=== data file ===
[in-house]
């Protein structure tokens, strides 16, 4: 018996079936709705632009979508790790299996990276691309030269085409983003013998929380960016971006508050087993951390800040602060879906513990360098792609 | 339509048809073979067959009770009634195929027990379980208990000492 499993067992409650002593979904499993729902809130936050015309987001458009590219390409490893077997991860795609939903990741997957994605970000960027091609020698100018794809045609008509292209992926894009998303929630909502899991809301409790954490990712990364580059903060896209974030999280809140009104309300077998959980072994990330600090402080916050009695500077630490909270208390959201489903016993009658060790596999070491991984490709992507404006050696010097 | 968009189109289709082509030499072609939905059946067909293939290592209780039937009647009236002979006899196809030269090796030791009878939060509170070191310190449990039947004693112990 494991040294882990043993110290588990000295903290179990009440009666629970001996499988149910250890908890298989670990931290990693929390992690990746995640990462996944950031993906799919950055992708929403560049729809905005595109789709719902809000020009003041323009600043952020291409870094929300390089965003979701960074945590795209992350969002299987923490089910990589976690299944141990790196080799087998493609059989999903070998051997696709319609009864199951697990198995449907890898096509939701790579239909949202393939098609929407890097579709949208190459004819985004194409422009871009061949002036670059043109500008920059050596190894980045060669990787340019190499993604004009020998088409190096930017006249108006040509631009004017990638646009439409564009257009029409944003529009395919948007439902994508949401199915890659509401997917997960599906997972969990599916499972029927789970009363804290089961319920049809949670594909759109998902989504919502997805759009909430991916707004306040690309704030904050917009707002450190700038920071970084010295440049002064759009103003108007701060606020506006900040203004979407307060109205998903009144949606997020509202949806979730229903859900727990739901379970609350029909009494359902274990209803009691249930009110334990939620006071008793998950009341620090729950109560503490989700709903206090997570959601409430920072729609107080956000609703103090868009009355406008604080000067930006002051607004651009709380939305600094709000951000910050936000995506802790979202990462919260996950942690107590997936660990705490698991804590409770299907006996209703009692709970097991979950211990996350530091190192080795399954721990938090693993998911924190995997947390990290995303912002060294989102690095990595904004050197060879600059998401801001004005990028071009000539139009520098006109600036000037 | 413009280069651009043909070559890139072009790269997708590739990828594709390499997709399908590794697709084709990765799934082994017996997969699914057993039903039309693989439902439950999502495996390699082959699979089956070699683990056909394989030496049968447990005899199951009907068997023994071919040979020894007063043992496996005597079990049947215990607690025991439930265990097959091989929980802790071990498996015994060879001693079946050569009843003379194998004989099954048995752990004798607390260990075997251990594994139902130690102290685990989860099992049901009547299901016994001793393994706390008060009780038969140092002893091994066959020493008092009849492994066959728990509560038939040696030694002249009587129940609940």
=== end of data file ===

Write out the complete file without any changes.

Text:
[in-house]
């Protein structure tokens, strides 16, 4: 018996079936709705632009979508790790299996990276691309030269085409983003013998929380960016971006508050087993951390800040602060879906513990360098792609 | 339509048809073979067959009770009634195929027990379980208990000492 499993067992409650002593979904499993729902809130936050015309987001458009590219390409490893077997991860795609939903990741997957994605970000960027091609020698100018794809045609008509292209992926894009998303929630909502899991809301409790954490990712990364580059903060896209974030999280809140009104309300077998959980072994990330600090402080916050009695500077630490909270208390959201489903016993009658060790596999070491991984490709992507404006050696010097 | 968009189109289709082509030499072609939905059946067909293939290592209780039937009647009236002979006899196809030269090796030791009878939060509170070191310190449990039947004693112990 494991040294882990043993110290588990000295903290179990009440009666629970001996499988149910250890908890298989670990931290990693929390992690990746995640990462996944950031993906799919950055992708929403560049729809905005595109789709719902809000020009003041323009600043952020291409870094929300390089965003979701960074945590795209992350969002299987923490089910990589976690299944141990790196080799087998493609059989999903070998051997696709319609009864199951697990198995449907890898096509939701790579239909949202393939098609929407890097579709949208190459004819985004194409422009871009061949002036670059043109500008920059050596190894980045060669990787340019190499993604004009020998088409190096930017006249108006040509631009004017990638646009439409564009257009029409944003529009395919948007439902994508949401199915890659509401997917997960599906997972969990599916499972029927789970009363804290089961319920049809949670594909759109998902989504919502997805759009909430991916707004306040690309704030904050917009707002450190700038920071970084010295440049002064759009103003108007701060606020506006900040203004979407307060109205998903009144949606997020509202949806979730229903859900727990739901379970609350029909009494359902274990209803009691249930009110334990939620006071008793998950009341620090729950109560503490989700709903206090997570959601409430920072729609107080956000609703103090868009009355406008604080000067930006002051607004651009709380939305600094709000951000910050936000995506802790979202990462919260996950942690107590997936660990705490698991804590409770299907006996209703009692709970097991979950211990996350530091190192080795399954721990938090693993998911924190995997947390990290995303912002060294989102690095990595904004050197060879600059998401801001004005990028071009000539139009520098006109600036000037 | 413009280069651009043909070559890139072009790269997708590739990828594709390499997709399908590794697709084709990765799934082994017996997969699914057993039903039309693989439902439950999502495996390699082959699979089956070699683990056909394989030496049968447990005899199951009907068997023994071919040979020894007063043992496996005597079990049947215990607690025991439930265990097959091989929980802790071990498996015994060879001693079946050569009843003379194998004989099954048995752990004798607390260990075997251990594994139902130690102290685990989860099992049901009547299901016994001793393994706390008060009780038969140092002893091994066959020493008092009849492994066959728990509560038939040696030694002249009587129940609940």